Imagine packing up an entire wine cellar, toting it aboard an all-suite luxury seagoing vessel and setting sail for some exotic, sun-soaked destination. Welcome to the Taste of Life wine cruises.
This series of boat and beach-bound extravaganzas is the brainchild of Michael Mastrocola of Mmmm Travel, whose passion for wine, food and the well-lived life is evident from the moment you first encounter him. “I grew up in Italy for part of my childhood,” he says. “When I took over my father’s travel business, I was surprised to find that Europe’s most basic cultural rituals were considered true luxury in other parts of the world. The Taste of Life cruises materialized out of this curiosity.”
Each voyage takes place aboard either a Silversea or Crystal Cruises ship; spring and summer European river cruises occur in partnership with AMA Waterways. Recent destinations have included South America (Rio de Janeiro to Buenos Aires) and South Africa; upcoming jaunts include the Caribbean, Mediterranean and the riverways of France and Germany. Each epicurean excursion is hosted by Mr Mastrocola and his roster of prestigious vintners and winery owners (often the same people), as well as chefs and other culinary pros.
Those who disdain the modern cruise-industrial complex maintain that such voyages are solely for “the newly wed and the nearly dead”. Well, not these: Mr Mastrocola’s journeys are a gastronomic gala both on water and in port, and guests occupy a wide swath of the actuarial tables.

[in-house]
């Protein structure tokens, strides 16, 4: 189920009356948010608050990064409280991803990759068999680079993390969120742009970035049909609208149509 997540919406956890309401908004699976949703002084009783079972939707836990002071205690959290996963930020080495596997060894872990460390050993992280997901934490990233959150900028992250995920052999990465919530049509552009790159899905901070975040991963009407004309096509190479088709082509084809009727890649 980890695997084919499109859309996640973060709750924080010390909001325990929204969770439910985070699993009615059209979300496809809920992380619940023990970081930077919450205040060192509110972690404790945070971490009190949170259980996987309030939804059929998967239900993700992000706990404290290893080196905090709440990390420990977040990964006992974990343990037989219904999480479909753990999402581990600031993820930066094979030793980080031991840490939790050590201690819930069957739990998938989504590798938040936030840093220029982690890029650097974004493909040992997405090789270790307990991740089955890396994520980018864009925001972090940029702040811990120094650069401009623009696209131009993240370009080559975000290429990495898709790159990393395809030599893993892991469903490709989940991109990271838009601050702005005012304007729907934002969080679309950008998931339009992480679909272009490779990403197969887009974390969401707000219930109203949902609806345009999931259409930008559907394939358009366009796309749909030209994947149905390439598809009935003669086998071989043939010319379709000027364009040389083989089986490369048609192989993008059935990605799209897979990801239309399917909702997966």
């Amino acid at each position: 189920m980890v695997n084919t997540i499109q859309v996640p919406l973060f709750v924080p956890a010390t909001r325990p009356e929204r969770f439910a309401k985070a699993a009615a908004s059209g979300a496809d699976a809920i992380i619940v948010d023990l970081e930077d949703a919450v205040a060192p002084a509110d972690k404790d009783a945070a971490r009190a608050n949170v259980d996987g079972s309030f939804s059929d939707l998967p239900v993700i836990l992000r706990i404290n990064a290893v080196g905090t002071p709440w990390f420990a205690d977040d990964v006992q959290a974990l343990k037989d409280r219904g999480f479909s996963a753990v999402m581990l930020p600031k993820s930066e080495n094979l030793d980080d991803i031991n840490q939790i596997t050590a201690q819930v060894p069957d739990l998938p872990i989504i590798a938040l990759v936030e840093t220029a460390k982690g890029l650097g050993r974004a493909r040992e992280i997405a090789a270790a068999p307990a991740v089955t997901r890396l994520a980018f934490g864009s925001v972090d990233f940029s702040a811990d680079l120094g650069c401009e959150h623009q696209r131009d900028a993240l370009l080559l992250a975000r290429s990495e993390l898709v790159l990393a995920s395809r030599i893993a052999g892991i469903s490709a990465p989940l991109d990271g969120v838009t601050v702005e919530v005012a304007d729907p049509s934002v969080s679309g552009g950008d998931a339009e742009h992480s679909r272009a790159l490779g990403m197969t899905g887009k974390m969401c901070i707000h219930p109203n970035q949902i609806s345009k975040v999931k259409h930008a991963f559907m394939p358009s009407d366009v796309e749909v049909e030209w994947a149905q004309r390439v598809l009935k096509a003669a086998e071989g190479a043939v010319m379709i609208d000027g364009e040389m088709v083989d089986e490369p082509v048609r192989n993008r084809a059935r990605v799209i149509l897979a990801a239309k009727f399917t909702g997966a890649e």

For oenophiles and gourmands, the trips are essentially floating fantasy camps. You get plenty of one-on-one time with the winemakers; there are also pairing dinners (some casual, some less so) and formal lectures (though not too formal; you are wearing shorts and sandals, after all). For foliumphiles — lovers of the leaf, cigars leaves specifically — some of the ships have impressively stocked stogie lounges, too.
Florencia Palmaz of Palmaz Vineyards in the Napa Valley, a recently featured vintner, opened her family’s private cellar to the lucky stowaways aboard. “The Taste of Life cruise was a way to bring our wine club to life, well outside the confines of the vineyards and winery,” she says. “It’s about celebrating wine, food, friends and family.”
And relaxation, of course. Cabins range from ultra-compact to grandly spacious, and small, thoughtful touches (canapés and bottles of wine left by your butler while you’re away, for example) abound.
The key is to pace yourself; cruises are typically one to two weeks, so everything in moderation — including, naturally, moderation itself — is crucial. The writer Greg Anderson once beseeched his readers to “focus on the journey, not the destination. Joy is found not in finishing an activity but in doing it.” That applies in spades on any Taste of Life cruise: finishing the activity — that is, disembarking and returning to quotidian life — is a bit of a letdown indeed. The doing, though, is never anything less than sublime. Bon voyage — and bon appétit!
For information on future Taste of Life cruises, go to: http://mmmmtravel.com/food-wine-cruises.